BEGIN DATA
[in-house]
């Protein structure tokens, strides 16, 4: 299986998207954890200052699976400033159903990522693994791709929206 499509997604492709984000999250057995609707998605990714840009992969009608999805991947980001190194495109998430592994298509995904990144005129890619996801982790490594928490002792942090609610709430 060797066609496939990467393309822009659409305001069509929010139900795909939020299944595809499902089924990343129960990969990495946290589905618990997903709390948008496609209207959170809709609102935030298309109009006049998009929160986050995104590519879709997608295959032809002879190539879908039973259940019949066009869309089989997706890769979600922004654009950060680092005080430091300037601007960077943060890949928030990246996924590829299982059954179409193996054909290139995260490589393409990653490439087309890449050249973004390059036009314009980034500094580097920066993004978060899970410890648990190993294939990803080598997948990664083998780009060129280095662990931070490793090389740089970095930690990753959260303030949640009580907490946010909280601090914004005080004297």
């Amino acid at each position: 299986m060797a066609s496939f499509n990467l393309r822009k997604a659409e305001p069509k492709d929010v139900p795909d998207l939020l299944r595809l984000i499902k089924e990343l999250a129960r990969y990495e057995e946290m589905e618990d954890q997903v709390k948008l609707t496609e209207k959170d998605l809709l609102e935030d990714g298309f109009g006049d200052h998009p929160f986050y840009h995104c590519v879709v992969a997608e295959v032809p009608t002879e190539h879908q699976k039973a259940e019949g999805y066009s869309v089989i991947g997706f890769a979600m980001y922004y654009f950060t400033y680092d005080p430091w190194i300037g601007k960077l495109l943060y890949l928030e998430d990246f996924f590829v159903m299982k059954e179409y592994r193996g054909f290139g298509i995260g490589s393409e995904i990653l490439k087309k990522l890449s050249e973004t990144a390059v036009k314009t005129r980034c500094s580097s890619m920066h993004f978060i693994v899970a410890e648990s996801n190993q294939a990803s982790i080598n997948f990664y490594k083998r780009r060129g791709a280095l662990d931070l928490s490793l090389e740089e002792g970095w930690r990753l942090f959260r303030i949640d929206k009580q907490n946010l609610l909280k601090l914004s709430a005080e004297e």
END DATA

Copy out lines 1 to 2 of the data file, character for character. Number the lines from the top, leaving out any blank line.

[in-house]
């Protein structure tokens, strides 16, 4: 299986998207954890200052699976400033159903990522693994791709929206 499509997604492709984000999250057995609707998605990714840009992969009608999805991947980001190194495109998430592994298509995904990144005129890619996801982790490594928490002792942090609610709430 060797066609496939990467393309822009659409305001069509929010139900795909939020299944595809499902089924990343129960990969990495946290589905618990997903709390948008496609209207959170809709609102935030298309109009006049998009929160986050995104590519879709997608295959032809002879190539879908039973259940019949066009869309089989997706890769979600922004654009950060680092005080430091300037601007960077943060890949928030990246996924590829299982059954179409193996054909290139995260490589393409990653490439087309890449050249973004390059036009314009980034500094580097920066993004978060899970410890648990190993294939990803080598997948990664083998780009060129280095662990931070490793090389740089970095930690990753959260303030949640009580907490946010909280601090914004005080004297």